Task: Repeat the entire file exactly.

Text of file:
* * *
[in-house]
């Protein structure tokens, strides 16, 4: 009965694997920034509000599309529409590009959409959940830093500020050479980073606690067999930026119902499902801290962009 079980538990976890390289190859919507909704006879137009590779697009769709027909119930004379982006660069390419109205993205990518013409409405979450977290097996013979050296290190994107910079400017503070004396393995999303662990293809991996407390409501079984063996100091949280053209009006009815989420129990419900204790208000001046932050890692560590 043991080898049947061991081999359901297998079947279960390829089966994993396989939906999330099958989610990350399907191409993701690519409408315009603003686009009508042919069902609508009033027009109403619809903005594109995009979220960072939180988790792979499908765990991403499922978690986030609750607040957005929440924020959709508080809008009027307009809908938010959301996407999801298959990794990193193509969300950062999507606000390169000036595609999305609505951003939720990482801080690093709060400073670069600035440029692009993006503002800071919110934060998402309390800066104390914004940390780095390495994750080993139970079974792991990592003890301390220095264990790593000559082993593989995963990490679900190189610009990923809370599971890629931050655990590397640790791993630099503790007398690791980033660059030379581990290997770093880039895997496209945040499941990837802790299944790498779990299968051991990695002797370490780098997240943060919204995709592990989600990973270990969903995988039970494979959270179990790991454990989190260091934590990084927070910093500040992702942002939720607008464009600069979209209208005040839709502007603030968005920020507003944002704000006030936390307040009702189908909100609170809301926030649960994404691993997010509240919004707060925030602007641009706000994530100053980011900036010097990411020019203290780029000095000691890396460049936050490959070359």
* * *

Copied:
[in-house]
């Protein structure tokens, strides 16, 4: 009965694997920034509000599309529409590009959409959940830093500020050479980073606690067999930026119902499902801290962009 079980538990976890390289190859919507909704006879137009590779697009769709027909119930004379982006660069390419109205993205990518013409409405979450977290097996013979050296290190994107910079400017503070004396393995999303662990293809991996407390409501079984063996100091949280053209009006009815989420129990419900204790208000001046932050890692560590 043991080898049947061991081999359901297998079947279960390829089966994993396989939906999330099958989610990350399907191409993701690519409408315009603003686009009508042919069902609508009033027009109403619809903005594109995009979220960072939180988790792979499908765990991403499922978690986030609750607040957005929440924020959709508080809008009027307009809908938010959301996407999801298959990794990193193509969300950062999507606000390169000036595609999305609505951003939720990482801080690093709060400073670069600035440029692009993006503002800071919110934060998402309390800066104390914004940390780095390495994750080993139970079974792991990592003890301390220095264990790593000559082993593989995963990490679900190189610009990923809370599971890629931050655990590397640790791993630099503790007398690791980033660059030379581990290997770093880039895997496209945040499941990837802790299944790498779990299968051991990695002797370490780098997240943060919204995709592990989600990973270990969903995988039970494979959270179990790991454990989190260091934590990084927070910093500040992702942002939720607008464009600069979209209208005040839709502007603030968005920020507003944002704000006030936390307040009702189908909100609170809301926030649960994404691993997010509240919004707060925030602007641009706000994530100053980011900036010097990411020019203290780029000095000691890396460049936050490959070359």